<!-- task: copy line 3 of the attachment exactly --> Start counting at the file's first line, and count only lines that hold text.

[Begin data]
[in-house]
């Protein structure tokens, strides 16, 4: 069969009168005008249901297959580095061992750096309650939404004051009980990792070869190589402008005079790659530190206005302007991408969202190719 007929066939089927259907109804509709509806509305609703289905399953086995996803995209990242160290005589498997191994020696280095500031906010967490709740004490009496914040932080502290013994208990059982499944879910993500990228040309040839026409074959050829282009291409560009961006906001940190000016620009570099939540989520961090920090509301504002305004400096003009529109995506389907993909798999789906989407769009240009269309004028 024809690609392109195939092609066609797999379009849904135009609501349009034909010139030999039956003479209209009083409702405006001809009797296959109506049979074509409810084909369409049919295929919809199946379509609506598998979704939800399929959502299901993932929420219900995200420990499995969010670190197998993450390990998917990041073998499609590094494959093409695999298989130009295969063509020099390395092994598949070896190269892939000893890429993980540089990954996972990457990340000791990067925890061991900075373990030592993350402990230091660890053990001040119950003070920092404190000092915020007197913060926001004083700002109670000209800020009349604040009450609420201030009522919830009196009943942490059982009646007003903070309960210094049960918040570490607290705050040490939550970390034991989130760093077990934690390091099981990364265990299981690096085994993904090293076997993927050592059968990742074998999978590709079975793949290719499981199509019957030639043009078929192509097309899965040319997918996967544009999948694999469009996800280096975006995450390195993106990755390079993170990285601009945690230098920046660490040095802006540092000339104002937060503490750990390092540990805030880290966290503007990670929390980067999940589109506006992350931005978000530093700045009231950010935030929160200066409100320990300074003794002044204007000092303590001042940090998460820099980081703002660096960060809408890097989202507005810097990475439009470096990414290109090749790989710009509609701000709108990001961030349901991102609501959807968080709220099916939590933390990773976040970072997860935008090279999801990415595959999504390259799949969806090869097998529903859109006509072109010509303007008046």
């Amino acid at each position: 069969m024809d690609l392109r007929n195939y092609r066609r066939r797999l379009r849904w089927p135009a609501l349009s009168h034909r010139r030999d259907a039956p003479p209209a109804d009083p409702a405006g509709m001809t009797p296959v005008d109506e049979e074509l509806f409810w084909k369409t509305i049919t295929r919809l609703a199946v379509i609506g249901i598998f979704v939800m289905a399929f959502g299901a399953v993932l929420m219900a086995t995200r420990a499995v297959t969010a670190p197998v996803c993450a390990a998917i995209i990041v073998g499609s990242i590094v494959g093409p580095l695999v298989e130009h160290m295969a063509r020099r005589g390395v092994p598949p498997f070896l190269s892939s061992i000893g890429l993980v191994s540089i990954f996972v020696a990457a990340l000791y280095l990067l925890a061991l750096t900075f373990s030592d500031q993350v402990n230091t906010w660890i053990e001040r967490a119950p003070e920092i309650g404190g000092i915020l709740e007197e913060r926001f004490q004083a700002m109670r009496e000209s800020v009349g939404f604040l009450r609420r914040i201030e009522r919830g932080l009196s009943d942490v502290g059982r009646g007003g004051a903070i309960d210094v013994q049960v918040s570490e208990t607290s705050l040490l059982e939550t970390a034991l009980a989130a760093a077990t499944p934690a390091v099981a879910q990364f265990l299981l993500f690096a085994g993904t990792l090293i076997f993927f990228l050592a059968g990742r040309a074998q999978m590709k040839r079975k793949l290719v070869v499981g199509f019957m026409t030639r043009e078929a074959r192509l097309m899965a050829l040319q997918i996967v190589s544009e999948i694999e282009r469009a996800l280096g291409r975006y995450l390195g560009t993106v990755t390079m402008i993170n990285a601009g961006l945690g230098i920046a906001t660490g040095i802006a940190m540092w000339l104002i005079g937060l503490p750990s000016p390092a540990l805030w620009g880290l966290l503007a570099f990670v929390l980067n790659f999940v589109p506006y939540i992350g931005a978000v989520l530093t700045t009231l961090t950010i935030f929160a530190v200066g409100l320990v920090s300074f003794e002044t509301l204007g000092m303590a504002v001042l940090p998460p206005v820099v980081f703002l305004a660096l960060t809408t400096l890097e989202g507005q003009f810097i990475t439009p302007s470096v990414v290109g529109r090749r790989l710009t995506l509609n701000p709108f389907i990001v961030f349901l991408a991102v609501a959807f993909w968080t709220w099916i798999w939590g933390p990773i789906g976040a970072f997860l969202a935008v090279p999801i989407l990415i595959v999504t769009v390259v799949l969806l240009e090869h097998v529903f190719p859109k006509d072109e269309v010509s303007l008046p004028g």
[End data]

């Amino acid at each position: 069969m024809d690609l392109r007929n195939y092609r066609r066939r797999l379009r849904w089927p135009a609501l349009s009168h034909r010139r030999d259907a039956p003479p209209a109804d009083p409702a405006g509709m001809t009797p296959v005008d109506e049979e074509l509806f409810w084909k369409t509305i049919t295929r919809l609703a199946v379509i609506g249901i598998f979704v939800m289905a399929f959502g299901a399953v993932l929420m219900a086995t995200r420990a499995v297959t969010a670190p197998v996803c993450a390990a998917i995209i990041v073998g499609s990242i590094v494959g093409p580095l695999v298989e130009h160290m295969a063509r020099r005589g390395v092994p598949p498997f070896l190269s892939s061992i000893g890429l993980v191994s540089i990954f996972v020696a990457a990340l000791y280095l990067l925890a061991l750096t900075f373990s030592d500031q993350v402990n230091t906010w660890i053990e001040r967490a119950p003070e920092i309650g404190g000092i915020l709740e007197e913060r926001f004490q004083a700002m109670r009496e000209s800020v009349g939404f604040l009450r609420r914040i201030e009522r919830g932080l009196s009943d942490v502290g059982r009646g007003g004051a903070i309960d210094v013994q049960v918040s570490e208990t607290s705050l040490l059982e939550t970390a034991l009980a989130a760093a077990t499944p934690a390091v099981a879910q990364f265990l299981l993500f690096a085994g993904t990792l090293i076997f993927f990228l050592a059968g990742r040309a074998q999978m590709k040839r079975k793949l290719v070869v499981g199509f019957m026409t030639r043009e078929a074959r192509l097309m899965a050829l040319q997918i996967v190589s544009e999948i694999e282009r469009a996800l280096g291409r975006y995450l390195g560009t993106v990755t390079m402008i993170n990285a601009g961006l945690g230098i920046a906001t660490g040095i802006a940190m540092w000339l104002i005079g937060l503490p750990s000016p390092a540990l805030w620009g880290l966290l503007a570099f990670v929390l980067n790659f999940v589109p506006y939540i992350g931005a978000v989520l530093t700045t009231l961090t950010i935030f929160a530190v200066g409100l320990v920090s300074f003794e002044t509301l204007g000092m303590a504002v001042l940090p998460p206005v820099v980081f703002l305004a660096l960060t809408t400096l890097e989202g507005q003009f810097i990475t439009p302007s470096v990414v290109g529109r090749r790989l710009t995506l509609n701000p709108f389907i990001v961030f349901l991408a991102v609501a959807f993909w968080t709220w099916i798999w939590g933390p990773i789906g976040a970072f997860l969202a935008v090279p999801i989407l990415i595959v999504t769009v390259v799949l969806l240009e090869h097998v529903f190719p859109k006509d072109e269309v010509s303007l008046p004028g």